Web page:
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What's in a name?

Bryant Reid steps out from older brother L.A's shadow


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Janet Jackson. Tamar Braxton. Kevon Edmonds. Bryant Reid.

If you're an R&B fan, you've probably heard of the first three. But who's Bryant Reid, you ask? And what do these people have in common? They all, at some point, may have suffered from the Jan Brady Syndrome. You know, Jan "Marcia, Marcia, Marcia!" Brady, the poster child for younger siblings everywhere who invariably play second fiddle to their heroic, overachieving older brother or sister. Some succeed on their own, some ride on coattails, others fall by the wayside, unable to measure up or simply unwilling to try. Woeful, misunderstood and unappreciated, they are the disenfranchised of our society. (Enter violins.)

Unlike Jan Brady, at least some younger siblings match or exceed the accomplishments of their older brothers and sisters. Maybe not Tamar or Kevon, but they're still young and rising. On the flip side, look at Janet Jackson. People don't have to say, "You know Janet Jackson, Michael Jackson's little sister"? And, of course, she's far more popular than Tito or Rebbie.

So, who is Bryant Reid?

Thanks to the success of LaFace Records, the name Reid carries a bit of weight in the music industry. Good thing, too. Especially for Bryant, the oft-overlooked brother of LaFace co-founder and now Arista Records honcho Antonio "L.A." Reid.

The younger Reid is not fond of the qualifiers journalists use to describe him and he'll probably cringe at the notion of being mentioned in the same article as Jan Brady. If he had his druthers, folks would just say his name and leave big brother L.A. out of it altogether. That's typical behavior for any self-respecting person who, often through no fault of his own, has had to stand in line behind an older brother or sister who seems to do everything right. But until now, Bryant has not tried to step out of his brother's long shadow. So, at least for now, the title "L.A. Reid's little brother" will continue to be tacked onto his name.

That reality notwithstanding, Bryant Reid's determination to make it on his own is admirable. Reid, who was head of A&R at LaFace and later vice president of A&R for Atlantic Records, is launching B Street Records and B Street Management, two new companies that will sign, market and manage deserving acts in Atlanta and beyond. He will host monthly showcases around the city to introduce his latest finds.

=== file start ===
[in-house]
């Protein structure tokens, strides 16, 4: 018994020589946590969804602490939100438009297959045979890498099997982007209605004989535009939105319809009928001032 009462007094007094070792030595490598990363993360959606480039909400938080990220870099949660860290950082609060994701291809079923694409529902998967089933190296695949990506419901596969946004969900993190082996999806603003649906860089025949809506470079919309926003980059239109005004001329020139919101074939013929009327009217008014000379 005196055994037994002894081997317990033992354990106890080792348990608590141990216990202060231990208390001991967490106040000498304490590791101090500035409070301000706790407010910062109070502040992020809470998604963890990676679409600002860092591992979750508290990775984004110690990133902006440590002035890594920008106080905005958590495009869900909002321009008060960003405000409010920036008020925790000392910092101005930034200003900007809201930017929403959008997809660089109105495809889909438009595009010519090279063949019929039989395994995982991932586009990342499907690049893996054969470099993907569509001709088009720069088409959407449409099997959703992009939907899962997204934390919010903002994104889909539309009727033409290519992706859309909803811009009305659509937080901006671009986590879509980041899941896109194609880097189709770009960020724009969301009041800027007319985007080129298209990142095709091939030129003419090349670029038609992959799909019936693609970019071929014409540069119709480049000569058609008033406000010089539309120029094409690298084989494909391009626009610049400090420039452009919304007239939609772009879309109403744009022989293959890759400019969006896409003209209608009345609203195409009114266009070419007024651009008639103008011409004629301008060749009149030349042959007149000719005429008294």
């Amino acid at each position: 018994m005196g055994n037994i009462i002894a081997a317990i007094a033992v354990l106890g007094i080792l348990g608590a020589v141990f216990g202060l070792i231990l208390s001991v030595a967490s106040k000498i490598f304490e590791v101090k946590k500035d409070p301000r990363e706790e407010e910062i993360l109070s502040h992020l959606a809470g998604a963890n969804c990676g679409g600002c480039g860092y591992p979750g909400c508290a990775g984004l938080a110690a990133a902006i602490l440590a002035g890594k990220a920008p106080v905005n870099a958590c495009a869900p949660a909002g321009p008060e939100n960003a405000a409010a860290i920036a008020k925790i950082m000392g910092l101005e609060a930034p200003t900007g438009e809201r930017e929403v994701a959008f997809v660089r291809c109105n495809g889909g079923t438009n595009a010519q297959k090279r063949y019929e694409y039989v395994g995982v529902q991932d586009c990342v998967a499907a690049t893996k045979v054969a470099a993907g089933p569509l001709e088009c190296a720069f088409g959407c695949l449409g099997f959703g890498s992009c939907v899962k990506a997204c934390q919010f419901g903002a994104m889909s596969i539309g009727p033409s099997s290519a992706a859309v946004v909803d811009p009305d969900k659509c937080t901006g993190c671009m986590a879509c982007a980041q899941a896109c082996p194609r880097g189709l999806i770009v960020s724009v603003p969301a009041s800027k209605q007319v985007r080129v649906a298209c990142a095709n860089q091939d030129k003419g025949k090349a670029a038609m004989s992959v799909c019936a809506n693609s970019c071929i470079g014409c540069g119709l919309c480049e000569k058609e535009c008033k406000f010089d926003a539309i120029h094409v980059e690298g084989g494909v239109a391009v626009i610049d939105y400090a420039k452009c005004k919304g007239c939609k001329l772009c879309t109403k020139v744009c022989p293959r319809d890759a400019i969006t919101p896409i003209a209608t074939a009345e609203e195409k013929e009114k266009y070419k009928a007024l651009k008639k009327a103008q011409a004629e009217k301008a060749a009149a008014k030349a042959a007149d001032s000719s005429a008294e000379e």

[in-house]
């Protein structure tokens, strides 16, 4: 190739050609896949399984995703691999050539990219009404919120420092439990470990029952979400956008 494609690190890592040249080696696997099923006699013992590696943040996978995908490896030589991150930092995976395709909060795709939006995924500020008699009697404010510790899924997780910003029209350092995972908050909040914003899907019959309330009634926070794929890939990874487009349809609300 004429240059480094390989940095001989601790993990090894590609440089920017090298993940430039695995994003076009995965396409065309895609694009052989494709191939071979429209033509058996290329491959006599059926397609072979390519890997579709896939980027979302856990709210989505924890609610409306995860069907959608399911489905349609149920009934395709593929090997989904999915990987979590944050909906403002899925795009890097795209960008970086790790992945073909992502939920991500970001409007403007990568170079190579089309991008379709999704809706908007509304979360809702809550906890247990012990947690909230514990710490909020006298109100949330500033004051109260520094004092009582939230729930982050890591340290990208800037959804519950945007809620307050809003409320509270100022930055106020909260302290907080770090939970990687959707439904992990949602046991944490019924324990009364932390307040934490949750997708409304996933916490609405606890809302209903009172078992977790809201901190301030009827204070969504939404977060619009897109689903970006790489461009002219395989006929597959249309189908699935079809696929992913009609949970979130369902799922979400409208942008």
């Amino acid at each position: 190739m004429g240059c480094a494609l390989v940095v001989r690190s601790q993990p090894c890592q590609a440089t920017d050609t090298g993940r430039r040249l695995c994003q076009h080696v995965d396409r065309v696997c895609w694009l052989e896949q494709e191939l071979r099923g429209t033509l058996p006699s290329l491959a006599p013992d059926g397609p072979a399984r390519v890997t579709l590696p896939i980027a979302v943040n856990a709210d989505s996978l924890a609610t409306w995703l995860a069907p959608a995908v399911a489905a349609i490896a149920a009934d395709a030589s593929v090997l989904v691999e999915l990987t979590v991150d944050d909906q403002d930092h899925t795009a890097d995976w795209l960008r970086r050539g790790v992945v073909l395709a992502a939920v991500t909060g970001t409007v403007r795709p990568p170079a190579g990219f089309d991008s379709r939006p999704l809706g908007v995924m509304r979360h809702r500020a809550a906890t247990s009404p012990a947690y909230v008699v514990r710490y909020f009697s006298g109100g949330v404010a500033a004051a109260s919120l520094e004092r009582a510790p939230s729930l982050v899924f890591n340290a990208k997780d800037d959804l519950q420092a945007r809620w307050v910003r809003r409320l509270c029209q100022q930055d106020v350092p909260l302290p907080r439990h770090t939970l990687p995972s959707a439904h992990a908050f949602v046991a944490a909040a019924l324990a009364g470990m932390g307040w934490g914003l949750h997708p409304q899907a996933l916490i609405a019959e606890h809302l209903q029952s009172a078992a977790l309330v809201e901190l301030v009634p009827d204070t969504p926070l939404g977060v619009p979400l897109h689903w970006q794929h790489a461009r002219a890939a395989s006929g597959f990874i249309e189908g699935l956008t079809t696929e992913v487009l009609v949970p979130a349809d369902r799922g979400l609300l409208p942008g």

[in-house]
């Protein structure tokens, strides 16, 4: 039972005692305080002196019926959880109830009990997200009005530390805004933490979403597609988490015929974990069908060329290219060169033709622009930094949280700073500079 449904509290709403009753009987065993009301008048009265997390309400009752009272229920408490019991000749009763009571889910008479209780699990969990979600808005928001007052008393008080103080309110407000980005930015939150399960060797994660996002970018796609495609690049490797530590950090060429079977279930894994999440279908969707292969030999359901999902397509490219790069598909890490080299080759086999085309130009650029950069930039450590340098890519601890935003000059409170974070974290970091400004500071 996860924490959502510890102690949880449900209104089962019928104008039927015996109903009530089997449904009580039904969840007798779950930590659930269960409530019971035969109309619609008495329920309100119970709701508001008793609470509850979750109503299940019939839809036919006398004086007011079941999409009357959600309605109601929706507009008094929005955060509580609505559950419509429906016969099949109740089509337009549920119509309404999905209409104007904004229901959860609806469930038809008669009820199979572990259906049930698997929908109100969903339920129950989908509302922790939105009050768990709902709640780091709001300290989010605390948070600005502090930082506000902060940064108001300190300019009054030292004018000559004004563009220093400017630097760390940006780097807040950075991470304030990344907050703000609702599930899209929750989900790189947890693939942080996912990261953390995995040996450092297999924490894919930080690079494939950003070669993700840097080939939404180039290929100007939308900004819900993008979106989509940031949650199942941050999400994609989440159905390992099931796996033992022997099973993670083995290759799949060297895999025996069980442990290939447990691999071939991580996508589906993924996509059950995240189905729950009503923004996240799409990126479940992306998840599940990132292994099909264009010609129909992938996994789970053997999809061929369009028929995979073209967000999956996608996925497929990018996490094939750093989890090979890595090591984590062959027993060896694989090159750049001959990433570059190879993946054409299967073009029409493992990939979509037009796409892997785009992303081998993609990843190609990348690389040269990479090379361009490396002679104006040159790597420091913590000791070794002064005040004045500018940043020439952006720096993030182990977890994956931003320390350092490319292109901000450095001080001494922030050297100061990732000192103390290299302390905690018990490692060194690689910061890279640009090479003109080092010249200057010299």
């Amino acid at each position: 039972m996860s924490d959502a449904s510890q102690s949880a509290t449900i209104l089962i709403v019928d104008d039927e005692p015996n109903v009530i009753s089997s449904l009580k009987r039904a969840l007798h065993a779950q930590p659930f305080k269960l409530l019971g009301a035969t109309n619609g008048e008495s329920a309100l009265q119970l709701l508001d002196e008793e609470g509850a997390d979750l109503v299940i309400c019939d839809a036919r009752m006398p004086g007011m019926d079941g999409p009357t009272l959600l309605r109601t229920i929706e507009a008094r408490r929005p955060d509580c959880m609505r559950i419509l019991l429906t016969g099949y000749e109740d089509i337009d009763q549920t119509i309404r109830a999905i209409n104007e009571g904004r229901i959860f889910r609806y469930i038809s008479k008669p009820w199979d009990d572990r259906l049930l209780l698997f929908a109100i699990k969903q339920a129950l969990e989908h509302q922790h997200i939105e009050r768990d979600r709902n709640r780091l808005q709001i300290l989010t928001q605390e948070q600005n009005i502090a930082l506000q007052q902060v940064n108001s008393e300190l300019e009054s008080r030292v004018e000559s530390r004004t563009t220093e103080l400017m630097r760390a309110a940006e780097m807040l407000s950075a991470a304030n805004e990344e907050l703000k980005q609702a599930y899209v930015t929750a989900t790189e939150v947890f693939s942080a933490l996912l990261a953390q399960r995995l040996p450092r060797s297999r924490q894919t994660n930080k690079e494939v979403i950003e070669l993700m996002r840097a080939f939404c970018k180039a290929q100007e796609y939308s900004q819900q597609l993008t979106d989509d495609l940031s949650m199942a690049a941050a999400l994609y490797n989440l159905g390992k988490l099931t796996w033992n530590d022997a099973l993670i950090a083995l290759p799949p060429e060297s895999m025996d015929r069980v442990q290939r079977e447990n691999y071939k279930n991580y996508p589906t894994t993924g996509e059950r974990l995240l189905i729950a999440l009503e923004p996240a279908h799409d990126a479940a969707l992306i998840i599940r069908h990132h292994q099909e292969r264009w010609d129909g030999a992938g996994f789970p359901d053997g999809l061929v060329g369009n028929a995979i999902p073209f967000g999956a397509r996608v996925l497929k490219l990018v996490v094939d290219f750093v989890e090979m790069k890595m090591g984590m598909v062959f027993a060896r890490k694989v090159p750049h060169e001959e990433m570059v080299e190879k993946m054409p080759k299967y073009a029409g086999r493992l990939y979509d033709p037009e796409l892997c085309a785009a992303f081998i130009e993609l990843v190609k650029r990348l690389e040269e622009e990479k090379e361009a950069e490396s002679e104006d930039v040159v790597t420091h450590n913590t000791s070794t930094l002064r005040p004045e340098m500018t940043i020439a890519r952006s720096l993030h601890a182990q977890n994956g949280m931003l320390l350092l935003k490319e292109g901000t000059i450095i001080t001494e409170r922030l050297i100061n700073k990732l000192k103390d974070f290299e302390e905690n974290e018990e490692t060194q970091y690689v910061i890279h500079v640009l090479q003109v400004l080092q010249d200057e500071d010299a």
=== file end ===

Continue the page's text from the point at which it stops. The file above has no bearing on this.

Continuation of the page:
But the events could be more than that. If all goes well, they could serve as a cool gathering place for music industry folks to network and hang out every month, which is something Atlanta sorely needs.

But I don't envy Bryant (or Kevon or Tamar) because, in the eyes of some, he can never really win. If he's successful, haters will say it's because of his brother's clout. If he's not, he'll be the Roger Clinton of black music. But Reid, who told me once that talent is genetic, has enough confidence in his own abilities and enough healthy disregard for what others think to be successful.

Reid said his companies are interested in all genres of music and his showcases will feature not only unknowns but a surprise guest performer each month as well. His plan could uncover some promising talent and pull the city's music industry cliques together in the process. I hope so anyway -- not only for the sake of new deserving talent and the Atlanta music scene, but for Reid himself. Success couldn't happen to a nicer guy.

Bryant Reid is a polite, humble, easygoing gentleman who knows a lot about the business but, like all of us, probably still has volumes to learn. And even though he's no L.A. Reid, he's no Jan Brady either.

So let L.A. take Manhattan. Little brother Bryant seems happy with Atlanta. And who knows? Maybe one day, folks will say: "You know L.A. Reid, Bryant Reid's older brother?"

B Street's next showcase is Mon., June 25, at the PlanetJam Cotton Club. Show time is 8 p.m. Artists interested in showcasing may send demos to B Street at P.O. Box 12369, Atlanta, GA 30355.



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